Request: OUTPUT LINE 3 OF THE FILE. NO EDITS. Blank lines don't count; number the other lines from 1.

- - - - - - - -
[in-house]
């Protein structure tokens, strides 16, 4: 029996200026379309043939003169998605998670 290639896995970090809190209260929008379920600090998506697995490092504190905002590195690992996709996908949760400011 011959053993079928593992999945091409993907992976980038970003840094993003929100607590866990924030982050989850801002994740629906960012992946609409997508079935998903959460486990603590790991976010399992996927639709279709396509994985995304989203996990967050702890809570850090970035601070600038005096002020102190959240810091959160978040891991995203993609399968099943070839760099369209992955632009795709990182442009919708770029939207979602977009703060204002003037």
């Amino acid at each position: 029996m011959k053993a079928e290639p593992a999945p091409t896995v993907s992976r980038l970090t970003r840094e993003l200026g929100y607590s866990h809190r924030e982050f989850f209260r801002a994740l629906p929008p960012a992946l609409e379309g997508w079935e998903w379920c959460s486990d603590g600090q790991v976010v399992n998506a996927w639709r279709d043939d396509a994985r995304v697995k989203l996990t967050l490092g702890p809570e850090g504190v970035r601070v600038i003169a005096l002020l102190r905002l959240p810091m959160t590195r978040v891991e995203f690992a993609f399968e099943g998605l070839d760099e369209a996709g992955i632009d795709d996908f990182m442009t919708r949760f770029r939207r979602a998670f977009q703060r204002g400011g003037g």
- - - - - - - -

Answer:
């Amino acid at each position: 029996m011959k053993a079928e290639p593992a999945p091409t896995v993907s992976r980038l970090t970003r840094e993003l200026g929100y607590s866990h809190r924030e982050f989850f209260r801002a994740l629906p929008p960012a992946l609409e379309g997508w079935e998903w379920c959460s486990d603590g600090q790991v976010v399992n998506a996927w639709r279709d043939d396509a994985r995304v697995k989203l996990t967050l490092g702890p809570e850090g504190v970035r601070v600038i003169a005096l002020l102190r905002l959240p810091m959160t590195r978040v891991e995203f690992a993609f399968e099943g998605l070839d760099e369209a996709g992955i632009d795709d996908f990182m442009t919708r949760f770029r939207r979602a998670f977009q703060r204002g400011g003037g």